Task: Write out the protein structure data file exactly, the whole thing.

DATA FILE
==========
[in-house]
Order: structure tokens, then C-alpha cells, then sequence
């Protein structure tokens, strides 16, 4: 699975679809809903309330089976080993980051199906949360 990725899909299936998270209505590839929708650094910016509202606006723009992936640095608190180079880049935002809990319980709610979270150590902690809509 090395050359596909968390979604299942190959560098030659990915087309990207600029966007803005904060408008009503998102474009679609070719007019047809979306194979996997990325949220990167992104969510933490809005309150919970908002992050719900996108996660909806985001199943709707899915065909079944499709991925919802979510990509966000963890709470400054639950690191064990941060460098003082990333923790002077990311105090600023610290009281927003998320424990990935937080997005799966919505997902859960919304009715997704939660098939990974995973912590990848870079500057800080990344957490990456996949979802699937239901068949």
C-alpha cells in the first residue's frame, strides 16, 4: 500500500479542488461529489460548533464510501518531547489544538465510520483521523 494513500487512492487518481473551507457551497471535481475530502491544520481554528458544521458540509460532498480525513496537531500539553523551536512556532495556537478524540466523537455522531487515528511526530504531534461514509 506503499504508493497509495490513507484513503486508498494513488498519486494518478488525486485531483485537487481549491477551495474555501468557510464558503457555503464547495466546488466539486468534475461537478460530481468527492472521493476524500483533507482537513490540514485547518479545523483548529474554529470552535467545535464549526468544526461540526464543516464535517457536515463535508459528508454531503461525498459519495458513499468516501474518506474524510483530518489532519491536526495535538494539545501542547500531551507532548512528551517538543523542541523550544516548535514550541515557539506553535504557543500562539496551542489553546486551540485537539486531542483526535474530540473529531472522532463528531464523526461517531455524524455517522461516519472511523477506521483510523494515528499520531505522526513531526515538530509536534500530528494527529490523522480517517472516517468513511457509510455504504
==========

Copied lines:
[in-house]
Order: structure tokens, then C-alpha cells, then sequence
């Protein structure tokens, strides 16, 4: 699975679809809903309330089976080993980051199906949360 990725899909299936998270209505590839929708650094910016509202606006723009992936640095608190180079880049935002809990319980709610979270150590902690809509 090395050359596909968390979604299942190959560098030659990915087309990207600029966007803005904060408008009503998102474009679609070719007019047809979306194979996997990325949220990167992104969510933490809005309150919970908002992050719900996108996660909806985001199943709707899915065909079944499709991925919802979510990509966000963890709470400054639950690191064990941060460098003082990333923790002077990311105090600023610290009281927003998320424990990935937080997005799966919505997902859960919304009715997704939660098939990974995973912590990848870079500057800080990344957490990456996949979802699937239901068949």
C-alpha cells in the first residue's frame, strides 16, 4: 500500500479542488461529489460548533464510501518531547489544538465510520483521523 494513500487512492487518481473551507457551497471535481475530502491544520481554528458544521458540509460532498480525513496537531500539553523551536512556532495556537478524540466523537455522531487515528511526530504531534461514509 506503499504508493497509495490513507484513503486508498494513488498519486494518478488525486485531483485537487481549491477551495474555501468557510464558503457555503464547495466546488466539486468534475461537478460530481468527492472521493476524500483533507482537513490540514485547518479545523483548529474554529470552535467545535464549526468544526461540526464543516464535517457536515463535508459528508454531503461525498459519495458513499468516501474518506474524510483530518489532519491536526495535538494539545501542547500531551507532548512528551517538543523542541523550544516548535514550541515557539506553535504557543500562539496551542489553546486551540485537539486531542483526535474530540473529531472522532463528531464523526461517531455524524455517522461516519472511523477506521483510523494515528499520531505522526513531526515538530509536534500530528494527529490523522480517517472516517468513511457509510455504504